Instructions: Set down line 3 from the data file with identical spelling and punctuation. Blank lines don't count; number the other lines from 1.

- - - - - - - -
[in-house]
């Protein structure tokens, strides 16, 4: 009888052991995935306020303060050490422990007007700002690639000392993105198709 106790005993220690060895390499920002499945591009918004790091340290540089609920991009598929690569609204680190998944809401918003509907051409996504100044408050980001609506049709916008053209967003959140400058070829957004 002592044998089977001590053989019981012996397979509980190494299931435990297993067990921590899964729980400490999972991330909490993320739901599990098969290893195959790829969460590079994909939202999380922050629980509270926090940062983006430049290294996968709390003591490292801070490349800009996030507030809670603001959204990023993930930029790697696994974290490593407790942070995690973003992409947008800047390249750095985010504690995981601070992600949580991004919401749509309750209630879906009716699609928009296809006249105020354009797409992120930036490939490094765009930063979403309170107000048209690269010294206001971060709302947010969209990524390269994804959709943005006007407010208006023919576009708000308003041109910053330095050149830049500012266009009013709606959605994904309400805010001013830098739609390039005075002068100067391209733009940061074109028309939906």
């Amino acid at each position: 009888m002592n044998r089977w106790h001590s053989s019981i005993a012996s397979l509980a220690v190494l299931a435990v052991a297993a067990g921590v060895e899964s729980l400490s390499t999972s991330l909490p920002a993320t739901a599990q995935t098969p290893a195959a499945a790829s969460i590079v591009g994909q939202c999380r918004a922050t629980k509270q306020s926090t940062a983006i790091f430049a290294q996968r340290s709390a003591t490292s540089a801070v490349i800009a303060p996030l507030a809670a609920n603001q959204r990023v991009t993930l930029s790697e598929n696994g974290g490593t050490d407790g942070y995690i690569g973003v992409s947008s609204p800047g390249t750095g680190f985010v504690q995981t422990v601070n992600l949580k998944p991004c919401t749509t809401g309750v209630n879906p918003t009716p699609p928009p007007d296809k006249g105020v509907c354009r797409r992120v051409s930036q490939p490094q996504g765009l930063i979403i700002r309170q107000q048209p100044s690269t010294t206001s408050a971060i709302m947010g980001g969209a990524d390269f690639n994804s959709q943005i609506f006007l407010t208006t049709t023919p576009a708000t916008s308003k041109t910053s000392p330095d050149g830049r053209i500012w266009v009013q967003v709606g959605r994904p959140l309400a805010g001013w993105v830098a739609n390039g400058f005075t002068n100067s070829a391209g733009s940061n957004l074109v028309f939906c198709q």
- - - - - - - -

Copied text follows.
């Amino acid at each position: 009888m002592n044998r089977w106790h001590s053989s019981i005993a012996s397979l509980a220690v190494l299931a435990v052991a297993a067990g921590v060895e899964s729980l400490s390499t999972s991330l909490p920002a993320t739901a599990q995935t098969p290893a195959a499945a790829s969460i590079v591009g994909q939202c999380r918004a922050t629980k509270q306020s926090t940062a983006i790091f430049a290294q996968r340290s709390a003591t490292s540089a801070v490349i800009a303060p996030l507030a809670a609920n603001q959204r990023v991009t993930l930029s790697e598929n696994g974290g490593t050490d407790g942070y995690i690569g973003v992409s947008s609204p800047g390249t750095g680190f985010v504690q995981t422990v601070n992600l949580k998944p991004c919401t749509t809401g309750v209630n879906p918003t009716p699609p928009p007007d296809k006249g105020v509907c354009r797409r992120v051409s930036q490939p490094q996504g765009l930063i979403i700002r309170q107000q048209p100044s690269t010294t206001s408050a971060i709302m947010g980001g969209a990524d390269f690639n994804s959709q943005i609506f006007l407010t208006t049709t023919p576009a708000t916008s308003k041109t910053s000392p330095d050149g830049r053209i500012w266009v009013q967003v709606g959605r994904p959140l309400a805010g001013w993105v830098a739609n390039g400058f005075t002068n100067s070829a391209g733009s940061n957004l074109v028309f939906c198709q």